Kyoto is one of Japan’s most historic cities, but you wouldn’t know it by looking at its travel hub. Bullet trains pull into Kyoto Station on an hourly basis, sending hundreds of passengers into a vast structure of glass and steel resembling a spaceport. That wasn’t always the case, as this photo of the old Kyoto Station, taken in 1991, shows.
Built in 1952 and in service until 1997, a much more traditional-looking structure once served as the city’s nerve center, with columns of Toyota Mark II, Carina, and Corona taxis waiting to take incoming train passengers to their destinations. As our friend and late auto journalist Hiroshi Yoshida pointed out, the cars tended to be smaller, as to better navigate Kyoto’s older, narrower streets. 1991 doesn’t seem that long ago, but all these taxis are long gone, taken over by Crown Comforts purpose-built for Japan’s taxi industry.
Wish I could have been there in the early 90’s !!
Was there then. Good layout for the station and easy to find delicious Bento vendors.
My brother in law had a relative who owned a town house near the old Imperial palace, so we stayed there. Great house and great location.
Like Archie Bunker sang “Those were the days !”
” a vast structure of glass and steel”: I thought I was back at the Kansai airport when I went there.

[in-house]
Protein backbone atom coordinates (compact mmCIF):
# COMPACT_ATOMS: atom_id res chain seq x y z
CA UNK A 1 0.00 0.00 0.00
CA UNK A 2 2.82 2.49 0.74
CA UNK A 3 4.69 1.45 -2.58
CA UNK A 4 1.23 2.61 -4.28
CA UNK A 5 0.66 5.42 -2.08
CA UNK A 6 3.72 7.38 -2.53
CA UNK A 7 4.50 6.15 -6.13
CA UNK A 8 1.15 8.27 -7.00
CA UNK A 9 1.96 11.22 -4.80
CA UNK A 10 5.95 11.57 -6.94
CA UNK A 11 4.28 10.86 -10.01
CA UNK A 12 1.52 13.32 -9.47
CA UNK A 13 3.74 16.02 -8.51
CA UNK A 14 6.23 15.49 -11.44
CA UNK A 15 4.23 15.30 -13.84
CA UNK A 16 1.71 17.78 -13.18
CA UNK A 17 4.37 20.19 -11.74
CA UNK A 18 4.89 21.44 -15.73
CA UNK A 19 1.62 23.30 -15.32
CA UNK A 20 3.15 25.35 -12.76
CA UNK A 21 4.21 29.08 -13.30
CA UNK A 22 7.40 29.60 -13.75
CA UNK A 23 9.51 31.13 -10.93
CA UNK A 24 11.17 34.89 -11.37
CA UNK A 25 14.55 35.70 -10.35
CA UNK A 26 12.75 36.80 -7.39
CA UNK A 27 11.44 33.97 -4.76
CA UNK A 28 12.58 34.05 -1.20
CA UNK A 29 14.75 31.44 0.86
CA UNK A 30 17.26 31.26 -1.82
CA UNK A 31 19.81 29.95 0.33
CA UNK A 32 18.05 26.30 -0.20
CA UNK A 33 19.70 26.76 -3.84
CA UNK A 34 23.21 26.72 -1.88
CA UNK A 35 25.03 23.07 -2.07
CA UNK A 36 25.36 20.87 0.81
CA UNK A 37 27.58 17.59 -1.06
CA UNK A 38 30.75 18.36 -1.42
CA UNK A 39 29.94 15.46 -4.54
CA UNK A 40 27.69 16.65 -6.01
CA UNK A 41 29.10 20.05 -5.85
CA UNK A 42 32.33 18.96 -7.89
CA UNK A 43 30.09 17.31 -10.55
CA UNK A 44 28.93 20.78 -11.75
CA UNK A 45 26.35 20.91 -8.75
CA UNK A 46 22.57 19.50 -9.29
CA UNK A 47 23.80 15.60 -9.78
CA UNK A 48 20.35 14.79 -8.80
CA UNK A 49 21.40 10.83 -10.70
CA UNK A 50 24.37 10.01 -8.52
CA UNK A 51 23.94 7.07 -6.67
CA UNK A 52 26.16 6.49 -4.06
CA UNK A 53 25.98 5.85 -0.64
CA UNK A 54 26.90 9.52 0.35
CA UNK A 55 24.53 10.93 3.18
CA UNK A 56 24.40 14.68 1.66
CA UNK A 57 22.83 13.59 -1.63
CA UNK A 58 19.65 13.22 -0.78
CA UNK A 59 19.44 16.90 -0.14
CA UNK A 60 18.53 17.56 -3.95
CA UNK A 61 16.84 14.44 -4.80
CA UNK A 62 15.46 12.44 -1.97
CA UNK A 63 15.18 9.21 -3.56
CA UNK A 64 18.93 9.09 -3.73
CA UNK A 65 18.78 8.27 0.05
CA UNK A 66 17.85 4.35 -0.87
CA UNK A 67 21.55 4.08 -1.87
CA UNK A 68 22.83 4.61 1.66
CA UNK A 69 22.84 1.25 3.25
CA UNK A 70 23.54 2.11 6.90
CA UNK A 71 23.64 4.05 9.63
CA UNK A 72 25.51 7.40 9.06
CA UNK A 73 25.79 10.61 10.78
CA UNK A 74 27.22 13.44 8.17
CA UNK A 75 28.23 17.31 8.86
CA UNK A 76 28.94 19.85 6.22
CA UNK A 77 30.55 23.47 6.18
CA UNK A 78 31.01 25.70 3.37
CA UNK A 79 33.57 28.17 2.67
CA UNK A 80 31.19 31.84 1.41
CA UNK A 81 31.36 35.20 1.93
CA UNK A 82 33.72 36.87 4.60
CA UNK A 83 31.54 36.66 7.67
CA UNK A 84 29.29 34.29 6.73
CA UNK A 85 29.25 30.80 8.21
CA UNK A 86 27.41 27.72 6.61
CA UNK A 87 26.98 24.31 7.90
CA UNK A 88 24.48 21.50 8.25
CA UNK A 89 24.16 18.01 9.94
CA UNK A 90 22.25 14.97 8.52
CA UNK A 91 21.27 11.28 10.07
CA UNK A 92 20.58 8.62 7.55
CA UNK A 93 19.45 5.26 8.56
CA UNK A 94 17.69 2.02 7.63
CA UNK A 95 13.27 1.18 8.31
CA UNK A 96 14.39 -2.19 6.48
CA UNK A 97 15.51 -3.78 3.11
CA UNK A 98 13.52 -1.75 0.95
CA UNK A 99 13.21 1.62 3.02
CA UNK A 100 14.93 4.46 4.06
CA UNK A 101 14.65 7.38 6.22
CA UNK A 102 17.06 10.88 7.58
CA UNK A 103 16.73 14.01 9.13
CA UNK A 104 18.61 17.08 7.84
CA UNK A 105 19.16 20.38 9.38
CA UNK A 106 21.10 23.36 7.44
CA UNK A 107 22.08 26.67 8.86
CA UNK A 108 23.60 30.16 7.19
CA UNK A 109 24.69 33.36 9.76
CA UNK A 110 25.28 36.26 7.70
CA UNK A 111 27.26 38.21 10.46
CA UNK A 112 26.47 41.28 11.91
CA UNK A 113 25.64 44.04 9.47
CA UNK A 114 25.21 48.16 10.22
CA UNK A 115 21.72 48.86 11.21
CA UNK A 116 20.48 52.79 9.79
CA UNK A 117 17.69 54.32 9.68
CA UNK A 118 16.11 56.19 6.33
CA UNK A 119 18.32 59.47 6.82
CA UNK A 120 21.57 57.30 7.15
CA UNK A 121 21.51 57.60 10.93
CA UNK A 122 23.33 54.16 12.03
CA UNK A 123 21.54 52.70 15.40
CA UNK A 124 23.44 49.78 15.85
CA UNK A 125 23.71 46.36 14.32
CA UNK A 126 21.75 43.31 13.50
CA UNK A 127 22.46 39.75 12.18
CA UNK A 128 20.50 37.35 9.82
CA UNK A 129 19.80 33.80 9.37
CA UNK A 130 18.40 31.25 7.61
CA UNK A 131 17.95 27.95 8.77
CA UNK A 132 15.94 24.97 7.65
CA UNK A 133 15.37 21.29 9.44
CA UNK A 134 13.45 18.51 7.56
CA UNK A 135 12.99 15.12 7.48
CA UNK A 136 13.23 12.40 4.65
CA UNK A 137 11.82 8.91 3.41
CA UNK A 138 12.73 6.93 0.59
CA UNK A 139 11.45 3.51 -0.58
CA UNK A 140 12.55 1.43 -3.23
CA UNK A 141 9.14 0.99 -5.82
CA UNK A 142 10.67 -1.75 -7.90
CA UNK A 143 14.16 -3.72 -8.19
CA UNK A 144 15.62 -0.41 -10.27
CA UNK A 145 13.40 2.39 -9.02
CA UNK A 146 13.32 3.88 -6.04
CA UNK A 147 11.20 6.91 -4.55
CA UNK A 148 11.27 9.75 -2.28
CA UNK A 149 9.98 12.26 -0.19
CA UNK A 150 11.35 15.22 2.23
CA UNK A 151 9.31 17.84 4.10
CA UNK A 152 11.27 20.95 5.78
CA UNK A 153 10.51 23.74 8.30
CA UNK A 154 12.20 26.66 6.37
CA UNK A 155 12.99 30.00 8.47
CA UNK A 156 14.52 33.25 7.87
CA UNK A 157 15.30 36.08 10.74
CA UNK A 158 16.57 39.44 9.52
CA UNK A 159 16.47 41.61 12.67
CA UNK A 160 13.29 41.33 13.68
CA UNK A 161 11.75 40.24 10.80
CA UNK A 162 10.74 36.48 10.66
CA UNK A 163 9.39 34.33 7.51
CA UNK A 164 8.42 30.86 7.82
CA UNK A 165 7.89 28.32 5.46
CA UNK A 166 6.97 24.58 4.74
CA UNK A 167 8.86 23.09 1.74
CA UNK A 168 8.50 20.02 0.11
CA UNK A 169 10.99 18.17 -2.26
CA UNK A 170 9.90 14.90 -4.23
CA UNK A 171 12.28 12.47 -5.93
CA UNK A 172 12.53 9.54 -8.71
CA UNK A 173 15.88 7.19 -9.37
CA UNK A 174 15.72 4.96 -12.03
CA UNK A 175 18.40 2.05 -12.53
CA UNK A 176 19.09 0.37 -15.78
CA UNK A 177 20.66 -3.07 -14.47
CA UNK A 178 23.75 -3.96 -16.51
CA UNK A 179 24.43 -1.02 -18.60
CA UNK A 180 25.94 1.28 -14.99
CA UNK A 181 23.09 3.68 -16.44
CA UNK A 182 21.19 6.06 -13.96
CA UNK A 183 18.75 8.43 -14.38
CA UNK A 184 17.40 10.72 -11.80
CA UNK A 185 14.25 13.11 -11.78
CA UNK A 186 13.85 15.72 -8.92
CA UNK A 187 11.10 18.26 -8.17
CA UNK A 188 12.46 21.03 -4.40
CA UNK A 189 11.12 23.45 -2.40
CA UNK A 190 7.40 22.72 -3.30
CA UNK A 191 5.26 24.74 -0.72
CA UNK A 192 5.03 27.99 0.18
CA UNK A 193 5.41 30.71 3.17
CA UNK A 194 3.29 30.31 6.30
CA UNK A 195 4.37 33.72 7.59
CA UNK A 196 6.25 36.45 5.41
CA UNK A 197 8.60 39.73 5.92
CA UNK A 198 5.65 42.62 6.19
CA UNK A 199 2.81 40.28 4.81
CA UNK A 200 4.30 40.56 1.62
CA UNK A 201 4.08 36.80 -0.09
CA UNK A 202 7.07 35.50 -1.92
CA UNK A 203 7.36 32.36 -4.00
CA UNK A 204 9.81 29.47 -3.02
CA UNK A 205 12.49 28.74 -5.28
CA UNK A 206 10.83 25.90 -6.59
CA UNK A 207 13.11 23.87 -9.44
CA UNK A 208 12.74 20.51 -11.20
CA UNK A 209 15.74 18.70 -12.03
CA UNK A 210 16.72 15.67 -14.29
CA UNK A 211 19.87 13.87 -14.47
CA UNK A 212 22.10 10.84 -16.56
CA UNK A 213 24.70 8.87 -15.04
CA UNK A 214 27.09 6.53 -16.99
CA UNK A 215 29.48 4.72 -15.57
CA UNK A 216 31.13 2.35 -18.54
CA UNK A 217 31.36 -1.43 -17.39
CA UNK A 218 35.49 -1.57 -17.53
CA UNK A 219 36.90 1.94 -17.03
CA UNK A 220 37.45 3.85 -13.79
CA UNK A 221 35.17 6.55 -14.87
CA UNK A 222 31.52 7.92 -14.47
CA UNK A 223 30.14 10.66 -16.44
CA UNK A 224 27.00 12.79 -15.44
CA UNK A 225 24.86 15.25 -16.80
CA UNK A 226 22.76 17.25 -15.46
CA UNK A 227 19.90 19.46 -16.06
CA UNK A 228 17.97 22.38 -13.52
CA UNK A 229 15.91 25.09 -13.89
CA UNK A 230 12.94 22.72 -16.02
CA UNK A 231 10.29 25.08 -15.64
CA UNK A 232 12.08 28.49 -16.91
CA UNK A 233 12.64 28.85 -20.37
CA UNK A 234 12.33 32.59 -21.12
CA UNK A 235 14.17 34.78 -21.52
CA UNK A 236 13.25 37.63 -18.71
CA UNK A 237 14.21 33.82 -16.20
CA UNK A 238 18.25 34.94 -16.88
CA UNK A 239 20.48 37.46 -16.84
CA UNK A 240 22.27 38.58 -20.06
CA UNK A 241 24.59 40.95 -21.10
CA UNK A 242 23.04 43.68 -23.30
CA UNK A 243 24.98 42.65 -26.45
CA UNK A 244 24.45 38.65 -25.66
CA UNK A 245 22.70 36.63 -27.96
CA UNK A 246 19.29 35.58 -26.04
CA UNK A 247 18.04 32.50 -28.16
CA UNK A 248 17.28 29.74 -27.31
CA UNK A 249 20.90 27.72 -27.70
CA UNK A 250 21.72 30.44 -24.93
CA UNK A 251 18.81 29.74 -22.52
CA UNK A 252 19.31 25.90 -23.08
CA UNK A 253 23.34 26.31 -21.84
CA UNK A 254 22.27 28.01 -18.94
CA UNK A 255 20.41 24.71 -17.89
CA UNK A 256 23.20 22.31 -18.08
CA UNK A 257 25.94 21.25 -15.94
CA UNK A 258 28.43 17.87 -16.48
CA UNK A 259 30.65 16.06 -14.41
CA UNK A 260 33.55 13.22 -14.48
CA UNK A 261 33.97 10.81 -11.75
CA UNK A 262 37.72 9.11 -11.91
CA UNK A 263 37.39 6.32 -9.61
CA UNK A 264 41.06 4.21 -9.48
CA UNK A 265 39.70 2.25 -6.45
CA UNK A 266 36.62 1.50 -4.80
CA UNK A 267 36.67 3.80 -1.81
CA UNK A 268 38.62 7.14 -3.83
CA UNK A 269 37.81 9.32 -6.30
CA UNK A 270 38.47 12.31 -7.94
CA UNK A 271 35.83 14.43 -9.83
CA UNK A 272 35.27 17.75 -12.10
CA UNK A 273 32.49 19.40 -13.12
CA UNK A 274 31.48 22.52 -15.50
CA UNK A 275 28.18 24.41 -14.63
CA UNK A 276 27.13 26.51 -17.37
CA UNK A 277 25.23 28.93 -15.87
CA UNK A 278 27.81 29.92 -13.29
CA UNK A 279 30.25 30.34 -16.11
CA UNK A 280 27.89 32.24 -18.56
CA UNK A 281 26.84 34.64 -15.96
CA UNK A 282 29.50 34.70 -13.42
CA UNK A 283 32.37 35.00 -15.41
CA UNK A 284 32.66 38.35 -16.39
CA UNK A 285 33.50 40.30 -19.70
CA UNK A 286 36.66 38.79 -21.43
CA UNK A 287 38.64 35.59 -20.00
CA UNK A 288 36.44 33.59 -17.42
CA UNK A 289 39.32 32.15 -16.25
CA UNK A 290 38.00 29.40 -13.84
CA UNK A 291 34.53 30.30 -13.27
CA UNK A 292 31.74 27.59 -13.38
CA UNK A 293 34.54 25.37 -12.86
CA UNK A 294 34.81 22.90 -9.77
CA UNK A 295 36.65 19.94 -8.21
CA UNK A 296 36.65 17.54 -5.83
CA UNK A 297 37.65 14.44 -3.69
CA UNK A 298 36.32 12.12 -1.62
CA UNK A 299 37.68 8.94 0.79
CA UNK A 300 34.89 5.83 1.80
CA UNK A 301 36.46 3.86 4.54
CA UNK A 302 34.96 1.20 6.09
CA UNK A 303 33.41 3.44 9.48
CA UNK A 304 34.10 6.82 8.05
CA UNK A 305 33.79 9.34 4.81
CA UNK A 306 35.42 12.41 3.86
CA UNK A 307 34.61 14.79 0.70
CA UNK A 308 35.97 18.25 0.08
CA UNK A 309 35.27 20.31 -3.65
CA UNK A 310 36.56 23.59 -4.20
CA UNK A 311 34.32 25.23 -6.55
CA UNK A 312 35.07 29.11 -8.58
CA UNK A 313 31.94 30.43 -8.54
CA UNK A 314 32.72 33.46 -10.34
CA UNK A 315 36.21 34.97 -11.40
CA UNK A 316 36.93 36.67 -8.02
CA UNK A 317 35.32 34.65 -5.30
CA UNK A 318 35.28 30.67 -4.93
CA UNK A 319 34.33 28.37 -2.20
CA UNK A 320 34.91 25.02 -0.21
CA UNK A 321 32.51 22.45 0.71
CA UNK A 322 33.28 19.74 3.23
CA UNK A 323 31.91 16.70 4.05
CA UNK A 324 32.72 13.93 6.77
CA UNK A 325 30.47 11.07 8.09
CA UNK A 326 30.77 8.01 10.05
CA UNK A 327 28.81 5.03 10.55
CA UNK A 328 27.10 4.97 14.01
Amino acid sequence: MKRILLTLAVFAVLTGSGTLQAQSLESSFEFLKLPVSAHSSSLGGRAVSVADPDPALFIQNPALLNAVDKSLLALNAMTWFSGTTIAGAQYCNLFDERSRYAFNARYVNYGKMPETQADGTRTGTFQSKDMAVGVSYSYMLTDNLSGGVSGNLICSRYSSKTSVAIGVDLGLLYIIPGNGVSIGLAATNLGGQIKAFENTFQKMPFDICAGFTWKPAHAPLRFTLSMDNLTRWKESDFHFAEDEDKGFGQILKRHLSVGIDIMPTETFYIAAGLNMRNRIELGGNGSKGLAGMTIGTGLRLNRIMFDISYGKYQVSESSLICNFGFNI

I’m really hoping Uber or Lyft doesn’t invade Japan. Japanese taxis are so much a part of the culture, I hate to see them get run off the map. You will NOT find doily covered seats, automatic door openers and drivers cautiously dusting off their piano black hires with feathered brushes with Uber. It’s one of the most Japanese things you encounter arriving there.
I remember riding the hire (hi-ya) from the Kamakura Train Station with my mom as a kid. The Yen Dollar ratio was frozen at 360 Yen. Taxis were also frozen at 360 Yen until around 1970.
Thanks for the Showa Snap!
It seems most of the Tokyo area cab companies are teaming up with tech companies to modernize and give the cabs Uber-esque features, so I don’t think ride hailing will take over in the same way it has in the States. The thing that’s more worrying is autonomous taxis. Sure, they will be convenient and clean and summonable by phone, but the charm of the white-gloved drivers will be gone. Thanks for sharing the trip down memory lane.
One of the things that prepared the ground for Uber at home in America is the idea that by the time a taxi became a taxi it had already hauled thousands to the drunk tank. Ex-police Crown Vics may have been rugged and cheap to buy and fix, but they didn’t do much for the customer experience.
Autonomous: Stick one of those approaching a yellow light at the Shibuya scramble and watch the carnage from the Starbucks above…
I have visited Kyoto 4 or 5 times and it remains on my shortlist of all-time favorite cities.
This is a great pic, but I really like the new station. Kyoto seems to have a way of blending historical and modern better than most.
I happened to be in Japan in 1991 and one of the things that stood out about the taxis were the column shifters. Some drivers seem to have a smooth touch with their white gloves while others slapped through the gears like a scene from Airplane. I think the column shifters were around in taxis until the late ’90s, but maybe someone can confim/correct.
We were riding along out of the airport, when the driver pulled over and started to apologize profusely for not turning on the WI-FI. 🙂